• High bandwidth: The network equipment and infrastructure must be capable of supporting a higher bandwidth and corresponding throughput to handle the volume of traffic that can be expected to increase once virtualization places more packets on the network.
  • Determinism: QoS mechanisms should be implemented to prioritize and ensure that critical control system traffic is given higher priority over non-critical traffic. This helps prevent delays or interruptions in real-time control communications in a deterministic manner and provide consistent networking experience for the IACS applications.
  • Visibility, security, and access: The production network should support strong in-depth security measures to protect the virtualized IACS environment. This can include built-in security sensors designed to monitor and analyze IACS traffic, strong access controls, and effective segmentation to maintain zones of trust and minimize malware propagation. Network security should be considered at both the virtualization layer and the physical network layer. Moreover, the network should provide zero-trust network access (ZTNA) for staff and other personnel to securely log into production assets for regular monitoring and maintenance.
  • Scalability and flexibility: The network infrastructure should be scalable to accommodate the growing demands on virtualized systems. This includes considering factors such as network capacity, scalability of switches and routers, and the ability to add, remove, and reconfigure virtual machines as needed.
  • Network monitoring: Continuous monitoring of the network infrastructure is important to detect and respond to any anomalies or security incidents promptly. Network monitoring tools and techniques can help identify performance issues, network bottlenecks, or potential security breaches.

Cisco and CODESYS jointly enable IACS virtualization

Cisco industrial networking incorporates advanced innovations that can help virtualize IACS assets. Cisco products and solutions in networking, management, computing, and security provide the basis of this virtualization.

Figure 2: Architectural schematic for control systems virtualization

Catalyst Industrial Ethernet switches provide high-capacity packet switching and lossless resiliency required for uninterrupted connectivity of IACS equipment. Coupled with their support for industrial protocols, resiliency features, edge-compute capabilities, security sensing and applying or enforcing segmentation through access control, make them the industrial switches of choice.

Cisco Catalyst Center, the network management platform, directs all functions of the network from onboarding devices, configurations, performance monitoring, proactive troubleshooting, access policies, etc., and ensures that the network is always ready.

Cisco Identity Services Engine (ISE) is a comprehensive security policy management platform that is used to ensure secure network access and enforce security policies. It allows organizations the control over who can access their network and what resources they can access.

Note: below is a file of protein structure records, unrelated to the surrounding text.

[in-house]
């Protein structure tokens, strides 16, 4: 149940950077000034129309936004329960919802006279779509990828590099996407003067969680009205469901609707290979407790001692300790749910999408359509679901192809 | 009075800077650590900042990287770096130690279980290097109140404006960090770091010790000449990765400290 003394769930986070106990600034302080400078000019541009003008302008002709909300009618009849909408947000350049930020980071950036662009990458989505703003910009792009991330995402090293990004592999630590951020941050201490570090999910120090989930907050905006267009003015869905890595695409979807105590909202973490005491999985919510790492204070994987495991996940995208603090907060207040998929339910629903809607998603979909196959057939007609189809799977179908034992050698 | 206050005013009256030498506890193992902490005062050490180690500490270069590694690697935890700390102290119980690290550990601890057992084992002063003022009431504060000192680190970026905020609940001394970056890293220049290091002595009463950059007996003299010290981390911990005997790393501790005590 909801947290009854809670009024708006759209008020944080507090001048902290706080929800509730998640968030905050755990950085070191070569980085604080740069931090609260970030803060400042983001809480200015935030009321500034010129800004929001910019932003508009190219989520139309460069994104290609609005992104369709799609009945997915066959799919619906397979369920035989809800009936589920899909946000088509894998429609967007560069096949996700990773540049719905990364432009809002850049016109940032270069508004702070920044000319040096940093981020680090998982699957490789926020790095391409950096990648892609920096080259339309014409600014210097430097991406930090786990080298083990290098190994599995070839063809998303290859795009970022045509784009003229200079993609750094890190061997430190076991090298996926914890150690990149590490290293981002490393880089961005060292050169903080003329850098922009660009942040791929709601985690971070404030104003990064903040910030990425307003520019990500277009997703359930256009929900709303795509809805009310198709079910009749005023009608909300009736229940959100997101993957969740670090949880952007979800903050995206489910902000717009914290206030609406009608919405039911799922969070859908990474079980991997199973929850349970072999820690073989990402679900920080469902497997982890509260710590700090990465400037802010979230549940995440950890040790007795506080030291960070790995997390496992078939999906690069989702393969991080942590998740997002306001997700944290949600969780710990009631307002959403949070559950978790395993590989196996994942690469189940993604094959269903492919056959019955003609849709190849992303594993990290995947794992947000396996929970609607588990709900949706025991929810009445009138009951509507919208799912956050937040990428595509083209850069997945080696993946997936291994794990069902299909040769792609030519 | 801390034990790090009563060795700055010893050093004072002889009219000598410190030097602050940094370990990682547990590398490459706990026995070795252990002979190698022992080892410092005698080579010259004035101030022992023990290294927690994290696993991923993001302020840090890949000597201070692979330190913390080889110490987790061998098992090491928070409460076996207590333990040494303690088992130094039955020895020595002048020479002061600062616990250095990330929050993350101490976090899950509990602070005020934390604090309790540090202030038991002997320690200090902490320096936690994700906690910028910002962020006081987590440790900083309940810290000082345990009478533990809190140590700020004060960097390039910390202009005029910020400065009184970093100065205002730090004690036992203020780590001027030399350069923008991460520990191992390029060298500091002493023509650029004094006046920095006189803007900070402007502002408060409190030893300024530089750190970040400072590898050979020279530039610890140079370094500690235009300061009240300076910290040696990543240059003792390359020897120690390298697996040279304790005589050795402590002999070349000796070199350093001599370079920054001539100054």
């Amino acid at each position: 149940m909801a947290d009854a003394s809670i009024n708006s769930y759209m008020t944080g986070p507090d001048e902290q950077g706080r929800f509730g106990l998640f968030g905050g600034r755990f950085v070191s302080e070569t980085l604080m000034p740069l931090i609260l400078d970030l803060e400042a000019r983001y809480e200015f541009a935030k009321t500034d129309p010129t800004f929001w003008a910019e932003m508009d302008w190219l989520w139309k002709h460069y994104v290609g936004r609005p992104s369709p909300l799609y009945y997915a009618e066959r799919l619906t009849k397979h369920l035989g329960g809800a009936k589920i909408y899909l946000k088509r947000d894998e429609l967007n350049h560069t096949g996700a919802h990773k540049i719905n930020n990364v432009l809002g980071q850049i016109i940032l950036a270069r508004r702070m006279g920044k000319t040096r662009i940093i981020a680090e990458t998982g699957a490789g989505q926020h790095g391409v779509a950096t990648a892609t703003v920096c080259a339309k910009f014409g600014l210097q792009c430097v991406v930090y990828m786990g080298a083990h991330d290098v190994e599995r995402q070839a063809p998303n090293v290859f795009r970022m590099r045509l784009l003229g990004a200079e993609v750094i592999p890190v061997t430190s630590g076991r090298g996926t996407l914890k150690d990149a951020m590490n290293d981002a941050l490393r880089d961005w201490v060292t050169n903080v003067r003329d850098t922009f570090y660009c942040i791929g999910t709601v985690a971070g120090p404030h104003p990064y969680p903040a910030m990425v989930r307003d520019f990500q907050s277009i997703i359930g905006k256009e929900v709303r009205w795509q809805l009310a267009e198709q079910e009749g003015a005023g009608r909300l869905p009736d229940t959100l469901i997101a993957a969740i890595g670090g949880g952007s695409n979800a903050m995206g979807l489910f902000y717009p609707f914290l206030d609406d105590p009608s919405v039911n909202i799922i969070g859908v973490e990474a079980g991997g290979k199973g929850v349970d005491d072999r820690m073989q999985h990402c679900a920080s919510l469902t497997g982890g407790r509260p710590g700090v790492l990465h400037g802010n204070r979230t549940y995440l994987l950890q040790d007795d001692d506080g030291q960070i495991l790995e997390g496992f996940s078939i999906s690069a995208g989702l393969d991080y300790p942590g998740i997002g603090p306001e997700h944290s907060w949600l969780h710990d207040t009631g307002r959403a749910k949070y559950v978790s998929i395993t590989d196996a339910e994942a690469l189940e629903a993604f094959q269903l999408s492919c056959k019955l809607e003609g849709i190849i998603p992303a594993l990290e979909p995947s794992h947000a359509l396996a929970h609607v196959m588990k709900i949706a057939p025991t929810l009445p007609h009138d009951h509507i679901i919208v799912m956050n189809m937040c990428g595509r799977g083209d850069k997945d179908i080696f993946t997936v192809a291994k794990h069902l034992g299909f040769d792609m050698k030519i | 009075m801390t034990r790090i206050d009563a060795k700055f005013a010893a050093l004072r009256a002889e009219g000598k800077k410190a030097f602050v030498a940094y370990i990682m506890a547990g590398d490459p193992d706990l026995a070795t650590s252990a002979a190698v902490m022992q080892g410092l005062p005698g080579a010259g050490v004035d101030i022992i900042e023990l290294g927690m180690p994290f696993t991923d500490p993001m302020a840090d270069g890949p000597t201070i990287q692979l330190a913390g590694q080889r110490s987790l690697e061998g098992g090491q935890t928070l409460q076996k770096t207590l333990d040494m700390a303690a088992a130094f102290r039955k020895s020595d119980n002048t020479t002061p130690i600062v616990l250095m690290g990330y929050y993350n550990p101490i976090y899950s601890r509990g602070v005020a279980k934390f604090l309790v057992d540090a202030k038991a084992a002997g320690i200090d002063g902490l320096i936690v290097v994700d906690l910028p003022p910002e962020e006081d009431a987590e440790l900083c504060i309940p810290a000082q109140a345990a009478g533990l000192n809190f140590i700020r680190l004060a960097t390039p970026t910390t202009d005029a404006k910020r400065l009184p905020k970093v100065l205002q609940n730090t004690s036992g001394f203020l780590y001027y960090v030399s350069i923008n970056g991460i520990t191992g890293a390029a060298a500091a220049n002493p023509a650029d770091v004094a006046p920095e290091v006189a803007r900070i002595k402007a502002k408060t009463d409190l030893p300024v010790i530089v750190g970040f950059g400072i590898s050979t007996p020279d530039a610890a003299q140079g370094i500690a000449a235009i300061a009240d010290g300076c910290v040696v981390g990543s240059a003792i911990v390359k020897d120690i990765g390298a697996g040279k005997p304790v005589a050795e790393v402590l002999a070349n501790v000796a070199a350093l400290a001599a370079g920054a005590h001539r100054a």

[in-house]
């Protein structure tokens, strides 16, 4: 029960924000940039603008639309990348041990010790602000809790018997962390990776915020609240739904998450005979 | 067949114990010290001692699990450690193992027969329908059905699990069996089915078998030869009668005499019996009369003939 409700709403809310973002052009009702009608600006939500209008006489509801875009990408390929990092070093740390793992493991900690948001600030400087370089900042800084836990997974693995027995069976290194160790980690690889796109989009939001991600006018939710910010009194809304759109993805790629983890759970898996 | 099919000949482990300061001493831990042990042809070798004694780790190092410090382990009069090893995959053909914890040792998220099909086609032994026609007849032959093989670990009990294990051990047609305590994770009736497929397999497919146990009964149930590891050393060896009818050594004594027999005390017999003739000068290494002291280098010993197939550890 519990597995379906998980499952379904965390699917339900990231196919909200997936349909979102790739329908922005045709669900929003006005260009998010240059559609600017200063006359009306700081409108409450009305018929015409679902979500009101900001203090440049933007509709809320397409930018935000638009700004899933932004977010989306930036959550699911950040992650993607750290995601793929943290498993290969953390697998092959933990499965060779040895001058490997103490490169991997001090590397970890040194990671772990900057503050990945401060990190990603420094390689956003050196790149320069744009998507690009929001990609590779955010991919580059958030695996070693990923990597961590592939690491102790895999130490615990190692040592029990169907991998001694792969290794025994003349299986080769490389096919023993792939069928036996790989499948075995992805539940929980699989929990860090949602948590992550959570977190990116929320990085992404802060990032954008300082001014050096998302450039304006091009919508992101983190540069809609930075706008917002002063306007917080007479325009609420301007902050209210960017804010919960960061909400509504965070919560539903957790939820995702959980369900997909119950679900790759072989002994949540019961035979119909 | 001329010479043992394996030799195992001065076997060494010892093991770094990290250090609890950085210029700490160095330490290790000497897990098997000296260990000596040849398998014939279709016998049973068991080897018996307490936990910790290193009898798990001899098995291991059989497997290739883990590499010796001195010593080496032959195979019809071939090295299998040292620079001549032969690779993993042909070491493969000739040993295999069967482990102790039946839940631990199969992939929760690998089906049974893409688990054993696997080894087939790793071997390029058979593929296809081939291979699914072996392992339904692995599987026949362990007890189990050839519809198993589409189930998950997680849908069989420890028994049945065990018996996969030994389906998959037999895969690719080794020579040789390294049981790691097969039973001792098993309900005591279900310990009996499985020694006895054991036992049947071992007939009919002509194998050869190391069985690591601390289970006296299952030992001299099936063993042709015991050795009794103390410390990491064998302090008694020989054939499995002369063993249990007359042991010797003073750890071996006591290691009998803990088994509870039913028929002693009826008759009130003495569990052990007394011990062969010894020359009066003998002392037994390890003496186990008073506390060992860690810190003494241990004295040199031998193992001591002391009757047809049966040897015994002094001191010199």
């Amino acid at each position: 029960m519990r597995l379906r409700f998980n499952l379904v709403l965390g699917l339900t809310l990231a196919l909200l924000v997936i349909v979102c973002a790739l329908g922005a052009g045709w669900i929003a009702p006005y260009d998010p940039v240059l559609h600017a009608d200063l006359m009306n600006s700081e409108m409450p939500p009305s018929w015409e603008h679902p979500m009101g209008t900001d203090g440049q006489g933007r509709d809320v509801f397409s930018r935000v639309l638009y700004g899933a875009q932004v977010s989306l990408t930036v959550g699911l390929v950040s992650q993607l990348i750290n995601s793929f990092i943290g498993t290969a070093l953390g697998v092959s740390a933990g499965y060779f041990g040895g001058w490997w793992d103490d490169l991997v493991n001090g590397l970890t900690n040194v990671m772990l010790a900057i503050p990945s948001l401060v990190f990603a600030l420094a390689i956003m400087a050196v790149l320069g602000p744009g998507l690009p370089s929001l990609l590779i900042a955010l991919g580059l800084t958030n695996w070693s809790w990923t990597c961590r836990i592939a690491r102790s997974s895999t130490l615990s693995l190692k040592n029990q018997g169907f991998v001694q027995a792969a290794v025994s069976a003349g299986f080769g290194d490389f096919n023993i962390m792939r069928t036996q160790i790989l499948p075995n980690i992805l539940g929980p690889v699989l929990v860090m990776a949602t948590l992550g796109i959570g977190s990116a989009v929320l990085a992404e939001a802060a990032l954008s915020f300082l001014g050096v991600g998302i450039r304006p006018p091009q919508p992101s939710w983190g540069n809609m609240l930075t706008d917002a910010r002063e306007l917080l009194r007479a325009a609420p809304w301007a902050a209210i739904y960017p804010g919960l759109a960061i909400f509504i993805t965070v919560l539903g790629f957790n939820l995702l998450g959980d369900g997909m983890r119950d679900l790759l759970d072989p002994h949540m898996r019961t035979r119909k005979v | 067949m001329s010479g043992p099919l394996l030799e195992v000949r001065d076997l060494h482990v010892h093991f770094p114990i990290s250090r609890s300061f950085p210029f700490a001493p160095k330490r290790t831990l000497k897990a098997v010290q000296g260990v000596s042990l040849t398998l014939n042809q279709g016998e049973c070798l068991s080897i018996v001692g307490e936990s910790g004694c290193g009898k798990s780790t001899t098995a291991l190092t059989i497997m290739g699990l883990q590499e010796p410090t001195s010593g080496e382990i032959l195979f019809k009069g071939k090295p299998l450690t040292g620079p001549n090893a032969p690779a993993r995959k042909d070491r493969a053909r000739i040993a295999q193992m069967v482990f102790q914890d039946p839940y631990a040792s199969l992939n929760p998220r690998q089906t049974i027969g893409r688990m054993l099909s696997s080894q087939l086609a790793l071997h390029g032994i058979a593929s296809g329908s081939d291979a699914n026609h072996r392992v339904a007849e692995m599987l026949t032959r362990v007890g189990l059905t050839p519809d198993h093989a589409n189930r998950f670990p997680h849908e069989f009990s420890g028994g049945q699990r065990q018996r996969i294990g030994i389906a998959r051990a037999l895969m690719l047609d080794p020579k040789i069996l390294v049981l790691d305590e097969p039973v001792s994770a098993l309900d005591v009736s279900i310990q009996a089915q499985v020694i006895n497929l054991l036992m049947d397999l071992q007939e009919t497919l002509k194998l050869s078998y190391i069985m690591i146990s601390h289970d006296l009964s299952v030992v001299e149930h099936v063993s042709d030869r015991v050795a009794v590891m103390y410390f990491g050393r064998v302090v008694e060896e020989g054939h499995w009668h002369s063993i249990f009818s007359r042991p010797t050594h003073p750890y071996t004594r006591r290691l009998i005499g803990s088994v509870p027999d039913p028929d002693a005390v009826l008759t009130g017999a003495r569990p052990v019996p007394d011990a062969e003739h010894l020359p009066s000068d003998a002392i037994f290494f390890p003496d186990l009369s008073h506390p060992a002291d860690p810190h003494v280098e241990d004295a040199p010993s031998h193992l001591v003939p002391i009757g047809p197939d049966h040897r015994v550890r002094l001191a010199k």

Cisco Cyber Vision running within Cisco industrial networking equipment provides visibility to identify connected assets, network traffic, and security vulnerabilities. Using this level of visibility, you can define zones and conduits as per ISA/IEC 62443 and use ISE, Catalyst Center, and Cisco industrial switches to enforce segmentation.

Cisco Unified Computing System (UCS) brings together compute, networking, and storage in a single system to power your applications, including virtualization. As compared to traditional servers that are monolithic, complex to deploy, and even more complex to adapt to workload demands, UCS is a unified system on which you can provision and balance resources to meet virtualization workloads easily.

The CODESYS Development System is an integrated development system (IDE) in accordance with IEC 61131-3 for programming the control logic and contains various textual and graphical editors. Additional functions can be configured in the CODESYS Development System, e.g., user interfaces/HMI screens, fieldbus and I/O configuration, safety-relevant logic functions, data exchange with various other participants in the network, as well as coordinated motion control systems or robot kinematics.

Time to get started is now

Admittedly, virtualization of IACS is not mainstream, and it may not be on your radar quite yet. But with all the benefits it can offer, it is easy to see how it will be a gamechanger soon. In fact, Audi, the German manufacturer of technologically advanced luxury cars has embraced virtualization and is transforming its production lines. Watch Dr. Henning Löser, head of Production Labs, Audi, explains why Audi turned to Cisco industrial IoT solutions to create its next-generation smart factories. It’s not too early to start laying the networking foundation for the future of manufacturing.

If you are visiting SPS IPC Drives 2023, that runs from November 14-16 in Nuremberg, Germany, don’t miss the joint Cisco and CODESYS demonstration of virtual controllers in manufacturing environments in the CODESYS booth (#677 in hall 7).

For more information on this or any other topic related to manufacturing automation, please schedule a free, no-obligation, conversation with one of our experts.


Paul Didier

Solution Architect

Manufacturing Industry